The other lore I remember from my stays in that part of Jersey (I grew up in Westfield) were the nice little bar at the Cranford Hotel, where you could go with a date and have a drink in front of a roaring real fireplace; Big Stash's; some dance hall that was frequented by Portuguese guys from Carteret; and the hot roast beef sandwiches we used to eat on cold winter days at the Exxon station at the corner of Route 1 and South Stiles Street where I used to work on weekends.
Cranford Hotel had a rep as a pleasant meat rack for suburban singles. Only hung out there a few times. My brother & I were late returning for the evening session of my father's wake in Elizabeth because we decided to drive over to Stash's for corned beef on rye & beer in his honor (Dad appreciated Stash's) & the place was a bit crowded.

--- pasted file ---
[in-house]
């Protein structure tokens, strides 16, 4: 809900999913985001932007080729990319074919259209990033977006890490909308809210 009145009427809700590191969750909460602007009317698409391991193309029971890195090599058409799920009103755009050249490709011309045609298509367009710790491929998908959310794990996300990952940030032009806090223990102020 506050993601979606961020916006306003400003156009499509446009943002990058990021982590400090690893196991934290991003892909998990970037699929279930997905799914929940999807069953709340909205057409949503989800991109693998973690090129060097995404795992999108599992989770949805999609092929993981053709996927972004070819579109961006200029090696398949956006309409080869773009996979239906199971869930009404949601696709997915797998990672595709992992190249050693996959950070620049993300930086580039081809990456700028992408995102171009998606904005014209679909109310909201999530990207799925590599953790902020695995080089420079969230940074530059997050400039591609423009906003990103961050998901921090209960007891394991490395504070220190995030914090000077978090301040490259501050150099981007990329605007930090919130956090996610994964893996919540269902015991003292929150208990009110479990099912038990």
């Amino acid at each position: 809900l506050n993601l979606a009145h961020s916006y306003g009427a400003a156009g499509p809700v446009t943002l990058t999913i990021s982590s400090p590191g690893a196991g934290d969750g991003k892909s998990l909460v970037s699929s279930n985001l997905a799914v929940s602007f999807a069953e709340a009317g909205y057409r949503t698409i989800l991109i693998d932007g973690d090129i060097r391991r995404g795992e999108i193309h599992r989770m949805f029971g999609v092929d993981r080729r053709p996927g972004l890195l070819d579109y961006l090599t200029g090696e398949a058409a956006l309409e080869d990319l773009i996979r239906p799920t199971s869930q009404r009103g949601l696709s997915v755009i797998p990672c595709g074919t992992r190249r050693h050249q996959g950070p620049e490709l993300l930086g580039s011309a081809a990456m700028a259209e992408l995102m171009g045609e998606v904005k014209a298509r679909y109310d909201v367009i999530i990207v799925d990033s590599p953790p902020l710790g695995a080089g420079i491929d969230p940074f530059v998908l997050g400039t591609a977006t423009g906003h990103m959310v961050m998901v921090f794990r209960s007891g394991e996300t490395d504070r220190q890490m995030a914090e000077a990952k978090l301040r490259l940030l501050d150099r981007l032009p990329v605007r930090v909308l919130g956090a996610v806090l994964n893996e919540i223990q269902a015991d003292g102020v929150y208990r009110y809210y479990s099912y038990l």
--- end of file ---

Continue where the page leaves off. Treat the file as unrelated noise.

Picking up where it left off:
When I went back to college in 1990 I used to study at the Wendy's on Wood Ave. in the afternoon. For some reason they played classical music over the speakers, it was never busy. I'd get a burger & iced tea from the value menu. Be there for several hours & nobody bothered me.
Jill, you're not helping change the image of Westfield residents as snobs (like Bob, I kid, I kid). We like our industrial area very much, thank you!
But Bob, the Waiting Room is being rebuilt on Cherry Street in the old McCrory's building. I was there last week for a visit and the inside looks pretty cool. The old flag mural that was salvaged from the old Waiting Room is hanging on the wall inside.
We all appreciated the Linden GM plant, but then the corporate bosses closed it, a curse be upon them. If you drive from Linden into Rahway via West Blancke St, you know you're in Rahway when you reach the nice shady trees & cross the river with the green grass growing next to it.